Leland Paniza is a teenager of few words, owing mainly to autism. What betrayed his excitement watching emergency responders from Shell work a live-fire training project at Brayton Fire Training Field was a shy smile that slowly spread across his face.
“I want to be a firefighter,” Leland said. “I want to save people.”
Leland, a student at A&M Consolidated High School in College Station, Texas, has a friend who got word to the Shell responders training at Brayton about his fascination with firefighting. The result was an invitation to come watch the big fire in person.
He arrived at project 31 – the process complex prop – shortly after the flames were ignited. One of the Shell instructors took time to explain the training scenario underway as the firefighters labored to extinguish the propane fed chemical operations fire.
Slowly the hose teams moved about, pushing back the various flames until the designated responder felt safe enough to step forward and shut the key valve, starving the flames into submission.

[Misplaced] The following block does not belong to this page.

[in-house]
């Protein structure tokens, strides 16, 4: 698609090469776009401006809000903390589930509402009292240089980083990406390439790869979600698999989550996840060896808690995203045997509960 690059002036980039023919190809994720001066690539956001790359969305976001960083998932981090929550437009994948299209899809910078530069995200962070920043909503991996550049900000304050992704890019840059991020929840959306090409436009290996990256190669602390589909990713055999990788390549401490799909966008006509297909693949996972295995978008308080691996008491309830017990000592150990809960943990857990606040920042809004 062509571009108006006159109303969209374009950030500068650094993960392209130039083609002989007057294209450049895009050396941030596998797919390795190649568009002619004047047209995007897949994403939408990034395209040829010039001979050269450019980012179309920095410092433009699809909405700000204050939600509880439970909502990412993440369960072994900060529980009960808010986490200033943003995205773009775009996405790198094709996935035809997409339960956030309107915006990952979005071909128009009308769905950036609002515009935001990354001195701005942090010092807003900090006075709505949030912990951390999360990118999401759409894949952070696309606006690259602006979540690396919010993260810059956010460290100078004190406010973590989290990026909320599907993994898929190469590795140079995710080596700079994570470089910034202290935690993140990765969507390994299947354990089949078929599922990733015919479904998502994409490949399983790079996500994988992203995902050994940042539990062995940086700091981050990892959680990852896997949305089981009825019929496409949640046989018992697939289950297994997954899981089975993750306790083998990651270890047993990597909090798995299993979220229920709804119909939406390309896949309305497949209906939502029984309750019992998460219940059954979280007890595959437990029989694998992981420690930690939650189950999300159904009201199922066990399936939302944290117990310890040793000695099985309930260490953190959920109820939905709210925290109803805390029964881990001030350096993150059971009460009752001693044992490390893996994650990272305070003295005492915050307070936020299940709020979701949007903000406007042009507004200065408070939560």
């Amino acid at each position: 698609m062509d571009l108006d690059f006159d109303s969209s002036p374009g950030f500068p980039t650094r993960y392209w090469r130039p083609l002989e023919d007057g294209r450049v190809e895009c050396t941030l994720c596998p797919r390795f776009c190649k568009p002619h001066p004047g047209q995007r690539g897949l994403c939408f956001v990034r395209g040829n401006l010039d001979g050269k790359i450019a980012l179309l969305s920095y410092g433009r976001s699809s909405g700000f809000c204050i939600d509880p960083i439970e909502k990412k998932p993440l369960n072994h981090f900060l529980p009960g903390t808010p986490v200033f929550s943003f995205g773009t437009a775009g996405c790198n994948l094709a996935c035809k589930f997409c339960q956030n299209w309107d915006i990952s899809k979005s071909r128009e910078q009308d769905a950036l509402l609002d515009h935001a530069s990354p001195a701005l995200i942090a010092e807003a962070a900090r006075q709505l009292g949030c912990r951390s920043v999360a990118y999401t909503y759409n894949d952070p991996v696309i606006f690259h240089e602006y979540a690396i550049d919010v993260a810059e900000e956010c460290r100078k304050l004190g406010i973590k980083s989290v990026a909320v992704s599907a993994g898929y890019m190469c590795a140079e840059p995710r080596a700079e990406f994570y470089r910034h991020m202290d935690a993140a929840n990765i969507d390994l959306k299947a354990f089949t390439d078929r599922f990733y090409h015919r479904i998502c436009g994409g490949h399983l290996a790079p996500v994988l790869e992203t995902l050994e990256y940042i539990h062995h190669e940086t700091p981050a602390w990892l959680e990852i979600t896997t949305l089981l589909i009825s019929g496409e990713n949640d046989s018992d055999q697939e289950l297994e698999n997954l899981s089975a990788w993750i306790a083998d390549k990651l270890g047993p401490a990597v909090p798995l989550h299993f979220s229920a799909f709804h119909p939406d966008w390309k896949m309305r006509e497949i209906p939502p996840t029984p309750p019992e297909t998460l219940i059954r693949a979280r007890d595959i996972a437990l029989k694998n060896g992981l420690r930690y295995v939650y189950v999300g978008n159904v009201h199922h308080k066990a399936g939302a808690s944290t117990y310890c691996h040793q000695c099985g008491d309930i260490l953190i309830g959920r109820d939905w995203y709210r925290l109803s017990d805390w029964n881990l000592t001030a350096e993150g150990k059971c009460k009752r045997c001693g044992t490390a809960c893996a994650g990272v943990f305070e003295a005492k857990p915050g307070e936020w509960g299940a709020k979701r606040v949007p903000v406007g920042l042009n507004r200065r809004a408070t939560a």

The unassuming teen quietly absorbed all this action and information. His attempt to verbalize the experience was simple, intense and direct.
“Big fires are exciting,” Leland said. “I’m having a good time.”
Controlling a fire in the incipient stage, as opposed to controlling a fire that has reached the fully developed stage, can be the difference between a fire put out by one person and a fire put out by numerous agencies.